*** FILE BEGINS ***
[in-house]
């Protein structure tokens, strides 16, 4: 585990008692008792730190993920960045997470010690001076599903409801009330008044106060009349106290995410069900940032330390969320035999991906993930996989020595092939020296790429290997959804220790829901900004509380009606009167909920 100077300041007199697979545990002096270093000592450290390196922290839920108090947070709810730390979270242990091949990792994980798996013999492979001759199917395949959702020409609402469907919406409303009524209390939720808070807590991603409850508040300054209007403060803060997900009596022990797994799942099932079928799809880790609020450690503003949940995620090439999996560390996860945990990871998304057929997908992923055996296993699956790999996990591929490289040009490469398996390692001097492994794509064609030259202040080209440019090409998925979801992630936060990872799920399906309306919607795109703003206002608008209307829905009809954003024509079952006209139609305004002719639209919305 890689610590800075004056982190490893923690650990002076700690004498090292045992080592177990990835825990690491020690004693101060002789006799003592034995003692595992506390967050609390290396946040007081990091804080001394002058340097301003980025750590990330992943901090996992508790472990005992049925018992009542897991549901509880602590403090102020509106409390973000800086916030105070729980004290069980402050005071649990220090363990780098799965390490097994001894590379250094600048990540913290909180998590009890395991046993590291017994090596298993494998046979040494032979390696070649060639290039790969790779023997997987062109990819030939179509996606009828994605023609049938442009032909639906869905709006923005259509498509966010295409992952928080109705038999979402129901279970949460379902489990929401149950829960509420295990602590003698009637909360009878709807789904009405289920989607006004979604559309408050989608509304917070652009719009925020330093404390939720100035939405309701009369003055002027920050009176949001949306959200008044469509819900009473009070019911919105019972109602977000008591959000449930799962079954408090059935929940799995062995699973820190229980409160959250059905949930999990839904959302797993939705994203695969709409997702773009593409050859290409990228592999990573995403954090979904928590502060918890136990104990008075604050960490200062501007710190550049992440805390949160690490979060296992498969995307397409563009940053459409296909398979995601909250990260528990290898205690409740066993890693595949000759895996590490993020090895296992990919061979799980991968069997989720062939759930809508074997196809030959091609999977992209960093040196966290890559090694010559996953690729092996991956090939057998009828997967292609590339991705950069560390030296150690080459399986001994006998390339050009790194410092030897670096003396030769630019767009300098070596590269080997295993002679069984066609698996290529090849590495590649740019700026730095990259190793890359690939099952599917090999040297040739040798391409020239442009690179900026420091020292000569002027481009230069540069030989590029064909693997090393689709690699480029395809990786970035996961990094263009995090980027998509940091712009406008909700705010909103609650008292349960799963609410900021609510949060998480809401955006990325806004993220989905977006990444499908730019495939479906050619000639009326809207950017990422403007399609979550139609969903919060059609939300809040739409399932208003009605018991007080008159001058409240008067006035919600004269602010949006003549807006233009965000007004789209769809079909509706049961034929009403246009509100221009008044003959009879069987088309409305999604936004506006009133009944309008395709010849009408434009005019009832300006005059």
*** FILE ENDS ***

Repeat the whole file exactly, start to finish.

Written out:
[in-house]
């Protein structure tokens, strides 16, 4: 585990008692008792730190993920960045997470010690001076599903409801009330008044106060009349106290995410069900940032330390969320035999991906993930996989020595092939020296790429290997959804220790829901900004509380009606009167909920 100077300041007199697979545990002096270093000592450290390196922290839920108090947070709810730390979270242990091949990792994980798996013999492979001759199917395949959702020409609402469907919406409303009524209390939720808070807590991603409850508040300054209007403060803060997900009596022990797994799942099932079928799809880790609020450690503003949940995620090439999996560390996860945990990871998304057929997908992923055996296993699956790999996990591929490289040009490469398996390692001097492994794509064609030259202040080209440019090409998925979801992630936060990872799920399906309306919607795109703003206002608008209307829905009809954003024509079952006209139609305004002719639209919305 890689610590800075004056982190490893923690650990002076700690004498090292045992080592177990990835825990690491020690004693101060002789006799003592034995003692595992506390967050609390290396946040007081990091804080001394002058340097301003980025750590990330992943901090996992508790472990005992049925018992009542897991549901509880602590403090102020509106409390973000800086916030105070729980004290069980402050005071649990220090363990780098799965390490097994001894590379250094600048990540913290909180998590009890395991046993590291017994090596298993494998046979040494032979390696070649060639290039790969790779023997997987062109990819030939179509996606009828994605023609049938442009032909639906869905709006923005259509498509966010295409992952928080109705038999979402129901279970949460379902489990929401149950829960509420295990602590003698009637909360009878709807789904009405289920989607006004979604559309408050989608509304917070652009719009925020330093404390939720100035939405309701009369003055002027920050009176949001949306959200008044469509819900009473009070019911919105019972109602977000008591959000449930799962079954408090059935929940799995062995699973820190229980409160959250059905949930999990839904959302797993939705994203695969709409997702773009593409050859290409990228592999990573995403954090979904928590502060918890136990104990008075604050960490200062501007710190550049992440805390949160690490979060296992498969995307397409563009940053459409296909398979995601909250990260528990290898205690409740066993890693595949000759895996590490993020090895296992990919061979799980991968069997989720062939759930809508074997196809030959091609999977992209960093040196966290890559090694010559996953690729092996991956090939057998009828997967292609590339991705950069560390030296150690080459399986001994006998390339050009790194410092030897670096003396030769630019767009300098070596590269080997295993002679069984066609698996290529090849590495590649740019700026730095990259190793890359690939099952599917090999040297040739040798391409020239442009690179900026420091020292000569002027481009230069540069030989590029064909693997090393689709690699480029395809990786970035996961990094263009995090980027998509940091712009406008909700705010909103609650008292349960799963609410900021609510949060998480809401955006990325806004993220989905977006990444499908730019495939479906050619000639009326809207950017990422403007399609979550139609969903919060059609939300809040739409399932208003009605018991007080008159001058409240008067006035919600004269602010949006003549807006233009965000007004789209769809079909509706049961034929009403246009509100221009008044003959009879069987088309409305999604936004506006009133009944309008395709010849009408434009005019009832300006005059």